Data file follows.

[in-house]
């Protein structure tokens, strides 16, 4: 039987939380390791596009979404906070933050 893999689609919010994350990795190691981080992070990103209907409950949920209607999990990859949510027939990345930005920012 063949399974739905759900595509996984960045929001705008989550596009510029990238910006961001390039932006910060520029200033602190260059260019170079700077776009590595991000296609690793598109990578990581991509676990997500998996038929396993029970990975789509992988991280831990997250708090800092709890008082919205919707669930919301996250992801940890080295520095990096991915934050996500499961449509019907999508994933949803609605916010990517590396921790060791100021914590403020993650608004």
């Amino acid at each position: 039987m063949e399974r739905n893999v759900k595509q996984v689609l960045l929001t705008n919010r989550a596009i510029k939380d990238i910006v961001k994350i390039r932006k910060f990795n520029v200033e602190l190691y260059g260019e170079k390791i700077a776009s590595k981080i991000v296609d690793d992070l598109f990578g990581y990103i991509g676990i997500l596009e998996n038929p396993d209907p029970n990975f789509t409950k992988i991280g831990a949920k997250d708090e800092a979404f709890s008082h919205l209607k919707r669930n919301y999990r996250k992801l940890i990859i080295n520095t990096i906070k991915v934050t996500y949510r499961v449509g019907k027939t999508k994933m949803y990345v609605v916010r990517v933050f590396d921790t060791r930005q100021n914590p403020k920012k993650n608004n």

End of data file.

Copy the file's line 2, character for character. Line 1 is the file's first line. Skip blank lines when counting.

């Protein structure tokens, strides 16, 4: 039987939380390791596009979404906070933050 893999689609919010994350990795190691981080992070990103209907409950949920209607999990990859949510027939990345930005920012 063949399974739905759900595509996984960045929001705008989550596009510029990238910006961001390039932006910060520029200033602190260059260019170079700077776009590595991000296609690793598109990578990581991509676990997500998996038929396993029970990975789509992988991280831990997250708090800092709890008082919205919707669930919301996250992801940890080295520095990096991915934050996500499961449509019907999508994933949803609605916010990517590396921790060791100021914590403020993650608004």